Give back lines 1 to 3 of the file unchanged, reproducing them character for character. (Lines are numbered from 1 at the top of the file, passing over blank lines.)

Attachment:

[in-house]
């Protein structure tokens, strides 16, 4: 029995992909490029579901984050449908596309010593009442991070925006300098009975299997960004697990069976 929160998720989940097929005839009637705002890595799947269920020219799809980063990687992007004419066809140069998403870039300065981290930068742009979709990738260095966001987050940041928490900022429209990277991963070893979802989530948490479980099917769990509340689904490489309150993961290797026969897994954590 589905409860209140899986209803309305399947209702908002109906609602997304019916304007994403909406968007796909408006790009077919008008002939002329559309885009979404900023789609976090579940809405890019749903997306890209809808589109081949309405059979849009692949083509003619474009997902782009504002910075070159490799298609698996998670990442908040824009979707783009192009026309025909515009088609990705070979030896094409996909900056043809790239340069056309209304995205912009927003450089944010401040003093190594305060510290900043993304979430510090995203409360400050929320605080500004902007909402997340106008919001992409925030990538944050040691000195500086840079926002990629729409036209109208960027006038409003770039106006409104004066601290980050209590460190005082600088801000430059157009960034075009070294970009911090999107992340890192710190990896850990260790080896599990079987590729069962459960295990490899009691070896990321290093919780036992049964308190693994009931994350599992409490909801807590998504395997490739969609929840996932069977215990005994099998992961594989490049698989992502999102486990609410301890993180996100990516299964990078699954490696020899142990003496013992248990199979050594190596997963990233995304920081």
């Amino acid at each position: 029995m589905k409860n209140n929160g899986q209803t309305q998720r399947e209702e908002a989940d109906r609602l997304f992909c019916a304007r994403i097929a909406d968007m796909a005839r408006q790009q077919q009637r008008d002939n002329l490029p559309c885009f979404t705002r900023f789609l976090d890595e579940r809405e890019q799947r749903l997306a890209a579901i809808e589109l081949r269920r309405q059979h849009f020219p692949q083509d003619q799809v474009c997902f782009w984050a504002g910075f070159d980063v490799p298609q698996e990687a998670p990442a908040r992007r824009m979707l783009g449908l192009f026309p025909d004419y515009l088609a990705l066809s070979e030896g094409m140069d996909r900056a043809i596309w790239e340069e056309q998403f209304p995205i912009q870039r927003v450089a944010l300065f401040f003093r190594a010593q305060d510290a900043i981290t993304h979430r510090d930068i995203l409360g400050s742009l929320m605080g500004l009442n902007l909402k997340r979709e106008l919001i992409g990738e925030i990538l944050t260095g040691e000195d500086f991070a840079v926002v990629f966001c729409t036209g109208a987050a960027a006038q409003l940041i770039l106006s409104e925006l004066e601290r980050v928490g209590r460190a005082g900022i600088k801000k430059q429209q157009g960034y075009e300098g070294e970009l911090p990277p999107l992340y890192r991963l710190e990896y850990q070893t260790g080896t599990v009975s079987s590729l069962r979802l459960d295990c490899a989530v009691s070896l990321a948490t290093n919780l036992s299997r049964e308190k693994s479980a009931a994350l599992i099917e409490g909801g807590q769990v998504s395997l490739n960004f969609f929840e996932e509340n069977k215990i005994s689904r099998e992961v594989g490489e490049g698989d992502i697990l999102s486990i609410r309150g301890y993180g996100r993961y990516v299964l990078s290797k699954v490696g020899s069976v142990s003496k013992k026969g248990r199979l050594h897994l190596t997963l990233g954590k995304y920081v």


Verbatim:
[in-house]
């Protein structure tokens, strides 16, 4: 029995992909490029579901984050449908596309010593009442991070925006300098009975299997960004697990069976 929160998720989940097929005839009637705002890595799947269920020219799809980063990687992007004419066809140069998403870039300065981290930068742009979709990738260095966001987050940041928490900022429209990277991963070893979802989530948490479980099917769990509340689904490489309150993961290797026969897994954590 589905409860209140899986209803309305399947209702908002109906609602997304019916304007994403909406968007796909408006790009077919008008002939002329559309885009979404900023789609976090579940809405890019749903997306890209809808589109081949309405059979849009692949083509003619474009997902782009504002910075070159490799298609698996998670990442908040824009979707783009192009026309025909515009088609990705070979030896094409996909900056043809790239340069056309209304995205912009927003450089944010401040003093190594305060510290900043993304979430510090995203409360400050929320605080500004902007909402997340106008919001992409925030990538944050040691000195500086840079926002990629729409036209109208960027006038409003770039106006409104004066601290980050209590460190005082600088801000430059157009960034075009070294970009911090999107992340890192710190990896850990260790080896599990079987590729069962459960295990490899009691070896990321290093919780036992049964308190693994009931994350599992409490909801807590998504395997490739969609929840996932069977215990005994099998992961594989490049698989992502999102486990609410301890993180996100990516299964990078699954490696020899142990003496013992248990199979050594190596997963990233995304920081």
């Amino acid at each position: 029995m589905k409860n209140n929160g899986q209803t309305q998720r399947e209702e908002a989940d109906r609602l997304f992909c019916a304007r994403i097929a909406d968007m796909a005839r408006q790009q077919q009637r008008d002939n002329l490029p559309c885009f979404t705002r900023f789609l976090d890595e579940r809405e890019q799947r749903l997306a890209a579901i809808e589109l081949r269920r309405q059979h849009f020219p692949q083509d003619q799809v474009c997902f782009w984050a504002g910075f070159d980063v490799p298609q698996e990687a998670p990442a908040r992007r824009m979707l783009g449908l192009f026309p025909d004419y515009l088609a990705l066809s070979e030896g094409m140069d996909r900056a043809i596309w790239e340069e056309q998403f209304p995205i912009q870039r927003v450089a944010l300065f401040f003093r190594a010593q305060d510290a900043i981290t993304h979430r510090d930068i995203l409360g400050s742009l929320m605080g500004l009442n902007l909402k997340r979709e106008l919001i992409g990738e925030i990538l944050t260095g040691e000195d500086f991070a840079v926002v990629f966001c729409t036209g109208a987050a960027a006038q409003l940041i770039l106006s409104e925006l004066e601290r980050v928490g209590r460190a005082g900022i600088k801000k430059q429209q157009g960034y075009e300098g070294e970009l911090p990277p999107l992340y890192r991963l710190e990896y850990q070893t260790g080896t599990v009975s079987s590729l069962r979802l459960d295990c490899a989530v009691s070896l990321a948490t290093n919780l036992s299997r049964e308190k693994s479980a009931a994350l599992i099917e409490g909801g807590q769990v998504s395997l490739n960004f969609f929840e996932e509340n069977k215990i005994s689904r099998e992961v594989g490489e490049g698989d992502i697990l999102s486990i609410r309150g301890y993180g996100r993961y990516v299964l990078s290797k699954v490696g020899s069976v142990s003496k013992k026969g248990r199979l050594h897994l190596t997963l990233g954590k995304y920081v």